Di Bella, Carmelo; Schlitter, John; Carboneau, Neal; and Weiss, Jason, "Documenting the Construction of a Plain Concrete Bridge Deck and an Internally Cured Bridge Deck" (2012). Indiana Local Technical Assistance Program (LTAP) Technical Reports. Paper 2.
Indiana Local Technical Assistance Program
Purdue University School of Civil Engineering
Date of this Version
internally cured concrete, high-strength concrete, bridge decks, concrete durability, concrete service life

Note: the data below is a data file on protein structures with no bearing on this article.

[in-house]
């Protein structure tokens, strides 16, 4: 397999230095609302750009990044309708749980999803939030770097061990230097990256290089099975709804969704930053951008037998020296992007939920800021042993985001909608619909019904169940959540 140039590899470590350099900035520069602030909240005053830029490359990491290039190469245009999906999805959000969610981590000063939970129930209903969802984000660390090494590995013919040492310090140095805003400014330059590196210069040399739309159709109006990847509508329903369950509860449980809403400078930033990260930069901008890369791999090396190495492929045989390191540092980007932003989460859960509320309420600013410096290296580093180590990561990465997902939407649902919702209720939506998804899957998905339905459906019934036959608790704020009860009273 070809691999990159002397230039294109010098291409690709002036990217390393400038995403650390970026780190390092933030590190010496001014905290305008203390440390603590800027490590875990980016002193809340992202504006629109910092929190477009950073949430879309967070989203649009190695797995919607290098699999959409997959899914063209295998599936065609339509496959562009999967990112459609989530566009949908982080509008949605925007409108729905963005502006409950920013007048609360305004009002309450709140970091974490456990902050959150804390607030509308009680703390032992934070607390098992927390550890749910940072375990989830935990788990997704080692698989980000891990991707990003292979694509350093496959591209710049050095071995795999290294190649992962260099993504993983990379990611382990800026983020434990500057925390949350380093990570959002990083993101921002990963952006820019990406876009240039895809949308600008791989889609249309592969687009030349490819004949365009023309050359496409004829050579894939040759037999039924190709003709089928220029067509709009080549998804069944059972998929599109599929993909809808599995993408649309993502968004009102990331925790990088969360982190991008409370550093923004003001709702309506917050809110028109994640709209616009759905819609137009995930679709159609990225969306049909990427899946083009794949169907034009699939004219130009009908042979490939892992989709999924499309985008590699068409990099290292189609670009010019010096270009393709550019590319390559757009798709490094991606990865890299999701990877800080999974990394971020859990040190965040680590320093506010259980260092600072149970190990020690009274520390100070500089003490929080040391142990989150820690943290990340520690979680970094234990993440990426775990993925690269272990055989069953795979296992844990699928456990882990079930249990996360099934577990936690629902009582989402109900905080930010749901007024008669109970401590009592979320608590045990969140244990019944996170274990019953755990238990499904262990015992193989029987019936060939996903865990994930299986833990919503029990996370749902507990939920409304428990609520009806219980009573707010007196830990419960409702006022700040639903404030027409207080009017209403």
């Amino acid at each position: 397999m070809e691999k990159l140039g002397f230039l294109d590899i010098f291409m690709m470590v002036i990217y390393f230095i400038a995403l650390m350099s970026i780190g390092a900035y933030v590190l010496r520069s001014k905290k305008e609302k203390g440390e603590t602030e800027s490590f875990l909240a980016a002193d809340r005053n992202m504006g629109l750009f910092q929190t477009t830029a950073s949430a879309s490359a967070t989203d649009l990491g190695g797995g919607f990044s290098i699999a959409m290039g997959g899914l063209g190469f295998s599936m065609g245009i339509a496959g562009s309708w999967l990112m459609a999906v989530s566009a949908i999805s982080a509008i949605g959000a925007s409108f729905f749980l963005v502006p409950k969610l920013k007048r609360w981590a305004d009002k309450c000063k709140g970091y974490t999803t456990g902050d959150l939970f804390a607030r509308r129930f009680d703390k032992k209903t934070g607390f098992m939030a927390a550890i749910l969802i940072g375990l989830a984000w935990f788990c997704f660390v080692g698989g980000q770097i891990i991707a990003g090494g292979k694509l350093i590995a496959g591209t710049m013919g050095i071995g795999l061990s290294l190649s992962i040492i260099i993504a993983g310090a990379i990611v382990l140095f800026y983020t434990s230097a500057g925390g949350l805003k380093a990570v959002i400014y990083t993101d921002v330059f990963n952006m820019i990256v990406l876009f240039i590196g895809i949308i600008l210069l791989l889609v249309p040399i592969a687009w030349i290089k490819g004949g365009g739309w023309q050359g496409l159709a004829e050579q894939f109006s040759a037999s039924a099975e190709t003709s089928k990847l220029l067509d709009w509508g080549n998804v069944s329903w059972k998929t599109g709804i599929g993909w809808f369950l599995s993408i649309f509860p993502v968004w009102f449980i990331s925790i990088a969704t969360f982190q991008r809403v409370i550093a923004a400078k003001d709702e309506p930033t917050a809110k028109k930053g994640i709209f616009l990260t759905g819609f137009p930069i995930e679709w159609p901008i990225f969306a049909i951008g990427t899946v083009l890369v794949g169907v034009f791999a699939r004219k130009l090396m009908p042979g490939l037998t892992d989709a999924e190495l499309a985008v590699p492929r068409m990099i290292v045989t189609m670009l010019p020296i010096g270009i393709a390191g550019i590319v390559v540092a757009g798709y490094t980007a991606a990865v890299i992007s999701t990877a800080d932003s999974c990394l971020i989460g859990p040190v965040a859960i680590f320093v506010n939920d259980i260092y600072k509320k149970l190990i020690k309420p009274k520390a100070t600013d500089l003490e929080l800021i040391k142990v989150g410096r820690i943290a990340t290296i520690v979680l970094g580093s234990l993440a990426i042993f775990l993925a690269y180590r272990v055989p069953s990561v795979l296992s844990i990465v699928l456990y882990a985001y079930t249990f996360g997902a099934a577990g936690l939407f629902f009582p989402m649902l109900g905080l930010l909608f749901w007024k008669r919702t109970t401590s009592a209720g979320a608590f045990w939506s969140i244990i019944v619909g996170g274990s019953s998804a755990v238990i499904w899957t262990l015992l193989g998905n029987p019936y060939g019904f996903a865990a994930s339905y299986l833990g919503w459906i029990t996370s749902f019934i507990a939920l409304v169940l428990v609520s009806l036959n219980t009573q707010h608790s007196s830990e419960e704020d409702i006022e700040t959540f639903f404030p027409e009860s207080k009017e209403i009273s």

Durable and long lasting concrete is important, especially for bridge decks, which are susceptible to premature cracking and corrosion of the reinforcing steel. To increase the durability of the concrete and its service life, many transportation agencies use high-strength concretes. However, high-strength concretes often have problems with early age cracking due to shrinkage. These cracks can then open a path for chloride ions (found in road salts) to reach the reinforcing steel. The results of this research, which compared bridge installations on two structures in Monroe County, Indiana, confirm that internally cured concrete presents a better alternative to traditional plain concrete for durable bridge decks. With internally cured concrete, a portion of the fine aggregate in the concrete is replaced with the same volume of prewetted lightweight aggregate. As the concrete cures, water from the prewetted aggregate provides the hydration necessary for curing, and also enables curing from the inside. This internal curing process results in a concrete with less initial cracking, less shrinkage, lower thermal stress, lower strain, and greater resistance to chloride ion penetration, with similar or slightly higher strength, relative to plain concrete.